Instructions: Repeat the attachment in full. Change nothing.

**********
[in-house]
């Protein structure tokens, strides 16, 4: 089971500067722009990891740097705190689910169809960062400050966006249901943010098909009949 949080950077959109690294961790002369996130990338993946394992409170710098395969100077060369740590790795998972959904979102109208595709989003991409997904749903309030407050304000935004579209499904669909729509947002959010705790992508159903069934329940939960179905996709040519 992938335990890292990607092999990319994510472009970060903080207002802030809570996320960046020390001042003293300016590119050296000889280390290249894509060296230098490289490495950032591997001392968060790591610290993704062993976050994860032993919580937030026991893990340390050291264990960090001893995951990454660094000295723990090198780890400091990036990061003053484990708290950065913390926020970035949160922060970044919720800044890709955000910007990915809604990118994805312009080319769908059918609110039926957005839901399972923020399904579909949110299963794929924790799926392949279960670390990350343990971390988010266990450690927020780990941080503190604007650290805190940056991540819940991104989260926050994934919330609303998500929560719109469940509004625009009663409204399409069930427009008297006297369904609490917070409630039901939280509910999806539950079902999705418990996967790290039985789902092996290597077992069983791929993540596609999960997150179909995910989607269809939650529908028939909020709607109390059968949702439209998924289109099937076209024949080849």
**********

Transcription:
[in-house]
């Protein structure tokens, strides 16, 4: 089971500067722009990891740097705190689910169809960062400050966006249901943010098909009949 949080950077959109690294961790002369996130990338993946394992409170710098395969100077060369740590790795998972959904979102109208595709989003991409997904749903309030407050304000935004579209499904669909729509947002959010705790992508159903069934329940939960179905996709040519 992938335990890292990607092999990319994510472009970060903080207002802030809570996320960046020390001042003293300016590119050296000889280390290249894509060296230098490289490495950032591997001392968060790591610290993704062993976050994860032993919580937030026991893990340390050291264990960090001893995951990454660094000295723990090198780890400091990036990061003053484990708290950065913390926020970035949160922060970044919720800044890709955000910007990915809604990118994805312009080319769908059918609110039926957005839901399972923020399904579909949110299963794929924790799926392949279960670390990350343990971390988010266990450690927020780990941080503190604007650290805190940056991540819940991104989260926050994934919330609303998500929560719109469940509004625009009663409204399409069930427009008297006297369904609490917070409630039901939280509910999806539950079902999705418990996967790290039985789902092996290597077992069983791929993540596609999960997150179909995910989607269809939650529908028939909020709607109390059968949702439209998924289109099937076209024949080849």